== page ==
What’s the Difference Between Dry Wine and Sweet Wine?
One of the first things a sommelier attempts to determine during a deductive wine tasting is the sweetness level of the wine he or she is drinking. At the most basic level of its classification, a wine is typically placed in either a dry or sweet category.
- Wines that retain a high amount of residual sugar following fermentation are classified as sweet wines.
- Wines with low levels of residual sugar following fermentation fall into the dry category.
But is it really that easy to taste the difference between sweet and dry wine? There are a number of factors that affect the gradation of how sweet or dry a wine is – as well as our perception. For instance, a wine may taste sweet, but be classified as dry. In order to really grasp this concept, we need to move away from trusting what our taste buds perceive as sweet and try more to understand what goes into a wine that gives it its perceived flavor.
While winemakers around the world employ different methods to influence a wines’ sugar content, we’ll explore the most common strategies below.
Common Factors That Make a Wine Sweet or Dry
When Grapes are Harvested
Immature grapes have a lower sugar content than ripe (mature) grapes. Ripe grapes also contain lower levels of acidity than unripe grapes, which can influence flavor.
Vinters who are looking to create a dry wine will often pick their grapes before they are completely mature to attain a certain degree of acidity and lower levels of residual sugar following fermentation.
Grapes grown in warmer climates tend to have a higher sugar content than those grown in cooler climates. Warmth from the sun enhances the concentration of sugar present in the water within the grapes.
What’s Done with the Grapes Following the Harvest
Winemakers looking to add sweetness to their wine will sometimes allow the grapes to dry in direct sunlight. This method intensifies the concentration of sugar present.
Conversely, winemakers in cooler climates can allow the grapes to remain on their vines until they’re frozen. When they’re eventually harvested, the water in the grapes will have a higher concentration of sugar.
One of the most powerful ways to influence a wines’ sweetness or dryness is to control the length of fermentation. Basic chemistry states that through a number of chemical processes, sugar is ultimately converted into alcohol. Sugars transition into carbon dioxide and ethyl alcohol during fermentation. The facilitator of this process is a micro-organism called Yeast.
The longer a wine is allowed to ferment, the dryer the end wine product will be.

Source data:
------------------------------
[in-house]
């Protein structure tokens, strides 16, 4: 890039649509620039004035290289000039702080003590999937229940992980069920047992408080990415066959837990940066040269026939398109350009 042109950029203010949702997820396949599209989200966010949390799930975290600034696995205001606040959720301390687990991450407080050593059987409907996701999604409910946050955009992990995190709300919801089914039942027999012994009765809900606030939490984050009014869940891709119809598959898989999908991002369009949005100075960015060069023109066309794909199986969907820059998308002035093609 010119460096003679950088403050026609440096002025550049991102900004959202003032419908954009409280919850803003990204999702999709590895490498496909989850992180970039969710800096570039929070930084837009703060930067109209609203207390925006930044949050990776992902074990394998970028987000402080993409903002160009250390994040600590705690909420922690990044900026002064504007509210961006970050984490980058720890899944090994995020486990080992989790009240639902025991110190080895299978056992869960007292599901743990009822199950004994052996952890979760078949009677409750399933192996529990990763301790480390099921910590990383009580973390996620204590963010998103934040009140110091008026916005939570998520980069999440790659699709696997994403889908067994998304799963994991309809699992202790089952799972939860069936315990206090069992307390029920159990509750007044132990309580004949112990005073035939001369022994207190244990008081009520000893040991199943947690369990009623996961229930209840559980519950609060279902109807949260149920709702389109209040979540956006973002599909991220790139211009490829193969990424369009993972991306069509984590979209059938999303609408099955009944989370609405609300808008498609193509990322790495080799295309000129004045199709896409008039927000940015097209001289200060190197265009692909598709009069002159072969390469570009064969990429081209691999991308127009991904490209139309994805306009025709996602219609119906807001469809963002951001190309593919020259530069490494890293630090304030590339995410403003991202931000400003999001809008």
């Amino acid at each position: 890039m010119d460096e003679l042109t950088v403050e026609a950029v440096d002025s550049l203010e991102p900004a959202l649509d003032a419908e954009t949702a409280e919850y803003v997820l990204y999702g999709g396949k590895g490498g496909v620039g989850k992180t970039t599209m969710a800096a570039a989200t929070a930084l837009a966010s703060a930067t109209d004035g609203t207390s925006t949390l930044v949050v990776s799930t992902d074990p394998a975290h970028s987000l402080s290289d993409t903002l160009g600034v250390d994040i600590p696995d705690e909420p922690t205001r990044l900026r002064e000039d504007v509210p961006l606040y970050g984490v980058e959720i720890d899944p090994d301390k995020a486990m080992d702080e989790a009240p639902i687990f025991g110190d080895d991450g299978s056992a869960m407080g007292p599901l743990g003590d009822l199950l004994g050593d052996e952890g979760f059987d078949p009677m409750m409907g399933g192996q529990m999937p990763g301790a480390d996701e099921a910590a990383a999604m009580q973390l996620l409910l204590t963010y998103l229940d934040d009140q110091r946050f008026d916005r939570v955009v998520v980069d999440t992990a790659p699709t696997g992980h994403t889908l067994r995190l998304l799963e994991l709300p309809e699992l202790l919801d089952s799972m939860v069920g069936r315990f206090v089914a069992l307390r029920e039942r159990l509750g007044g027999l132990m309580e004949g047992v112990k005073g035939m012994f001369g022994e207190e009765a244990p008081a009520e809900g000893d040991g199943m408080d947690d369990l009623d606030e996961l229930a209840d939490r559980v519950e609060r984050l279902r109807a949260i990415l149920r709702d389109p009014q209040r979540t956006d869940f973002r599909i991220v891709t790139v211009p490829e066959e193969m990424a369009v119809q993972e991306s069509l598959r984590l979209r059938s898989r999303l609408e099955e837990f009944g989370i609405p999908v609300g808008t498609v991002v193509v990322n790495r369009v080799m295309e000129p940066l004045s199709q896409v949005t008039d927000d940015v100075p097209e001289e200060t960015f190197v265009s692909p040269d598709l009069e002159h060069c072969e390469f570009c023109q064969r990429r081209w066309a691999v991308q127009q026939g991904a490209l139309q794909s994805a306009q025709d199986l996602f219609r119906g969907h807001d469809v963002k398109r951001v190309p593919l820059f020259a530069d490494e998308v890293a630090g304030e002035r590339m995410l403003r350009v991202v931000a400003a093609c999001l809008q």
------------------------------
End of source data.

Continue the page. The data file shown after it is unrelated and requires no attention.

Factors That Affect What We Perceive as Sweet or Dry
To the untrained wine taster, it can sometimes be difficult to interpret the difference between sweet wine and fruity-styled wines. This can be difficult to determine for a variety of red and white wines.
Below, we take a look at some of the nuances present in wines that affect what we perceive as sweet and dry.
Tannins: As they relate to wine, Tannins are contained within grape skins, seeds and stems. When we sip on a wine, tannins bind to proteins in our saliva which ultimately causes a drying out sensation. The degree of this feeling can vary from person to person, but typically, the more tannins that are present – the dryer a wine will seem.
For example, a “sweet” wine with a high tannic content is still classified as a sweet wine because of its residual sugar content – even though it may taste dry.
Acidity: Often confused with tannins, acid is affects the flavor of wine rather than the feel of it in your mouth. Immature grapes contain high levels of acidity.
The more acidic a wine is, the dryer it will taste.
Alcohol: We discussed how sugar is ultimately converted into alcohol. The longer a wine is allowed to ferment, the higher the alcohol content will be while simultaneously the sugar content is reduced.
Out of the three factors that affect our perception, alcohol is the only one that truly has an influence on determining whether a wine can be classified as sweet vs dry.
Popular Sweet and Dry Wines
While some grape varieties can be both sweet, dry (such as Riesling) or off-dry, below we list off some popular varieties that are traditionally classified as sweet or dry.
Examples of Classically Sweet Wines
Examples of Classically Dry Wines